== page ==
Volunteers and donors keep anti-trafficking efforts going

The voice of trafficked women throughout Australia will continue to be heard with the official opening of a new anti-trafficking service in Perth yesterday.

The Archdiocese of Perth has stepped in to provide an office for ACRATH (Australian Catholic Religious Against Trafficking in Humans) after the organisation lost its $125,000 in Commonwealth funding in June this year.

ACRATH was formed in 2005 in response to a United Nations focus on women and was instrumental in collecting evidence and advocating for new anti-slavery legislation adopted by the Australian Parliament this year.

Since losing federal funding, ACRATH launched a national funding appeal and has been overwhelmed by the support – receiving enough funding to continue operations for another year with the office run by volunteers, according to ACRATH national executive officer Christine Carolan.

“Whilst we are encouraged by the strong support we have received so far, to keep the service alive and to continue to expand across Australia and to be sustainable, we will need ongoing support,” Ms Carolan said.

“ACRATH’s anti-trafficking work, particularly our work to eliminate forced marriage, has been driven in Western Australia by our volunteers. Some schools in the state with vulnerable population groups have participated in forced marriage teacher training and awareness-raising sessions for students, particularly young women. More sessions are planned for next year.”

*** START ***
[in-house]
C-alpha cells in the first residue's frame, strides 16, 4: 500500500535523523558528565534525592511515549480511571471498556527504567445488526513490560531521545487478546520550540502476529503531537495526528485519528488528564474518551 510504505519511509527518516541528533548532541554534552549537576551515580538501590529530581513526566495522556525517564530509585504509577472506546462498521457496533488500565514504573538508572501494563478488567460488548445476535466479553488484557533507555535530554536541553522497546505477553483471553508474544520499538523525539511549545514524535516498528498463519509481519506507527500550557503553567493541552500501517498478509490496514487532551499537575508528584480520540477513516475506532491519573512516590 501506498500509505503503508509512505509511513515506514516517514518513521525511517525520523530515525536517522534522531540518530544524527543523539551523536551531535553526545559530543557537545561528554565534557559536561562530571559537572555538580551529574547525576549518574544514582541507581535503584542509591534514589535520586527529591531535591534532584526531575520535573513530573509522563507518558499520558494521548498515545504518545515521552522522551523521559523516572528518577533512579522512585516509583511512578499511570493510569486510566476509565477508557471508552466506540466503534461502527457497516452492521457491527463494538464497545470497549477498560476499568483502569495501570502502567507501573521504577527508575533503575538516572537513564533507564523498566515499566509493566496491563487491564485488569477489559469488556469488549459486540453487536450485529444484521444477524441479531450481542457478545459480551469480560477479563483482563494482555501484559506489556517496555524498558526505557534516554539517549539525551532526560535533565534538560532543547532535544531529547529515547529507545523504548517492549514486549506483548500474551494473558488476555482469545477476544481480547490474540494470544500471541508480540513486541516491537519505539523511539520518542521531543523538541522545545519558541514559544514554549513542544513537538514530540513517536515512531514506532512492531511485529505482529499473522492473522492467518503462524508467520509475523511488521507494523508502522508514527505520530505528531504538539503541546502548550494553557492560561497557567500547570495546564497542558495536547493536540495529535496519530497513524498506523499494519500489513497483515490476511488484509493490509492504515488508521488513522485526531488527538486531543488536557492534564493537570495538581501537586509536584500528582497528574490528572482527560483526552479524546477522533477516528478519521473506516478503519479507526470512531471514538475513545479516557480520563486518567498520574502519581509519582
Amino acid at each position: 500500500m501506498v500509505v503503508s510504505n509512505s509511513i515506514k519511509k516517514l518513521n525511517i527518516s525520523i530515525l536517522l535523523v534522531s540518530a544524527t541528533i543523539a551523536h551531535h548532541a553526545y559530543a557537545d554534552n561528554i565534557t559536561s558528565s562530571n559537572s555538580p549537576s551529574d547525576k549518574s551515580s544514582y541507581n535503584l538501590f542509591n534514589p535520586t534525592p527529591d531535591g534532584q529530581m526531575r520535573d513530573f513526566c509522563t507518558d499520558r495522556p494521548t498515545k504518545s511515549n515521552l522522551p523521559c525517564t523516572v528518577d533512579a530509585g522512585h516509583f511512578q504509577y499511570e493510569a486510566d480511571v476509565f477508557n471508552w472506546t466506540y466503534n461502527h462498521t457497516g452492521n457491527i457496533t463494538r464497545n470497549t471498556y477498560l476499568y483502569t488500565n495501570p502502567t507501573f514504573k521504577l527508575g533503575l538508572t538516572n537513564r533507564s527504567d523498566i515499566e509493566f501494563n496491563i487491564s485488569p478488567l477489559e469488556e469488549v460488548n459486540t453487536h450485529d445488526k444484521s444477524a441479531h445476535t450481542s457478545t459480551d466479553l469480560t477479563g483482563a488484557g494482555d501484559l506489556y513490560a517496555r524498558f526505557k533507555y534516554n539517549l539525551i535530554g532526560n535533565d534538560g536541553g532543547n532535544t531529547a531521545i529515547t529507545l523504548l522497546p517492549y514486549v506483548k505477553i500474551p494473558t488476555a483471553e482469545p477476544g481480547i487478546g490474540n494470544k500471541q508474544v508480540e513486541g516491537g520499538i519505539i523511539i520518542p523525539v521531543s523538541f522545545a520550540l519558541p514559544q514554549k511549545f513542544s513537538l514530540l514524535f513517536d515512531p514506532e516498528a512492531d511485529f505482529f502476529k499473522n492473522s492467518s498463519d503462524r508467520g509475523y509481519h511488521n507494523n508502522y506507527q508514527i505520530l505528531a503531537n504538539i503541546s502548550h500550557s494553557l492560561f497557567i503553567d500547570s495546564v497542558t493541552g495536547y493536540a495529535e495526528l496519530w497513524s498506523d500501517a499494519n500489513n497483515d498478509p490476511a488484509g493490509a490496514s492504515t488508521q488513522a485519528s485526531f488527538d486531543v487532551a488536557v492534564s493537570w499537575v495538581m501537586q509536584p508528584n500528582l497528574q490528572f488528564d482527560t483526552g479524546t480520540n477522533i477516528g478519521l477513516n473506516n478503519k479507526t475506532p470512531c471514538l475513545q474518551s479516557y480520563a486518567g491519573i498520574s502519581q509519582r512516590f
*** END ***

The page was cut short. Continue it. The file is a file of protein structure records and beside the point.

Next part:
She said the Perth volunteers were some of the early pioneers of the anti-trafficking movement in Western Australia, helping to set up the WA Freedom Network, which looks at human trafficking issues.

Kathy Fagan, ACRATH’s regional coordinator for Western Australia, has developed strong international networks over the years that are called on when a trafficked woman is being repatriated. Network members help the woman to reintegrate back into her community or support her to rebuild her life when she cannot return to her community or family.

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Ms Fagan worked with trafficked women and children in Asia, particularly in Thailand and Cambodia, and began volunteering with ACRATH when she returned to Australia.

“Before I left, I asked the women in Thailand and Cambodia what they needed. They said, ‘never forget us and tell people what is happening to us’,” she said.

“The opening of the Perth office is another way of ensuring the voices of trafficked women will be heard.”

ACRATH’s anti-trafficking work has also benefited from the keen support of people in Western Australia. Earlier this year a fundraiser dinner at Seton Catholic College attracted 130 guests. It was also a chance to raise awareness of modern-day slavery in Australia.

For information contact Christine Carolan on 0427 302 755 or Kathy Fagan on 0401 843 920.

  • Article supplied by ACBC Media Blog



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